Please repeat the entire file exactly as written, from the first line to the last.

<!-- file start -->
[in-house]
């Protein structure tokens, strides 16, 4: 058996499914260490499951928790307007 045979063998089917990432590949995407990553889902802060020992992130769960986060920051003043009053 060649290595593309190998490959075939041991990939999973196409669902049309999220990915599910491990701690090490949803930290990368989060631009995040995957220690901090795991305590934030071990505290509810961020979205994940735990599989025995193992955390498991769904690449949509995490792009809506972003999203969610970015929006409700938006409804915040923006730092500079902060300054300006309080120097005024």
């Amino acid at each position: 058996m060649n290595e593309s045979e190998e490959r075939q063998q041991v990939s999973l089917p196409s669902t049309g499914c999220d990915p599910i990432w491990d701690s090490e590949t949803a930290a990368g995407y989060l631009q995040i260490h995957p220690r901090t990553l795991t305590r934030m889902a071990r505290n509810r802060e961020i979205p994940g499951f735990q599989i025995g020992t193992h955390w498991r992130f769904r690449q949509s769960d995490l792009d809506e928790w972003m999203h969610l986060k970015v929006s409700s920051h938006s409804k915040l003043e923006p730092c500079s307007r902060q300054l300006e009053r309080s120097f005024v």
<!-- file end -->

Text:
[in-house]
């Protein structure tokens, strides 16, 4: 058996499914260490499951928790307007 045979063998089917990432590949995407990553889902802060020992992130769960986060920051003043009053 060649290595593309190998490959075939041991990939999973196409669902049309999220990915599910491990701690090490949803930290990368989060631009995040995957220690901090795991305590934030071990505290509810961020979205994940735990599989025995193992955390498991769904690449949509995490792009809506972003999203969610970015929006409700938006409804915040923006730092500079902060300054300006309080120097005024």
């Amino acid at each position: 058996m060649n290595e593309s045979e190998e490959r075939q063998q041991v990939s999973l089917p196409s669902t049309g499914c999220d990915p599910i990432w491990d701690s090490e590949t949803a930290a990368g995407y989060l631009q995040i260490h995957p220690r901090t990553l795991t305590r934030m889902a071990r505290n509810r802060e961020i979205p994940g499951f735990q599989i025995g020992t193992h955390w498991r992130f769904r690449q949509s769960d995490l792009d809506e928790w972003m999203h969610l986060k970015v929006s409700s920051h938006s409804k915040l003043e923006p730092c500079s307007r902060q300054l300006e009053r309080s120097f005024v």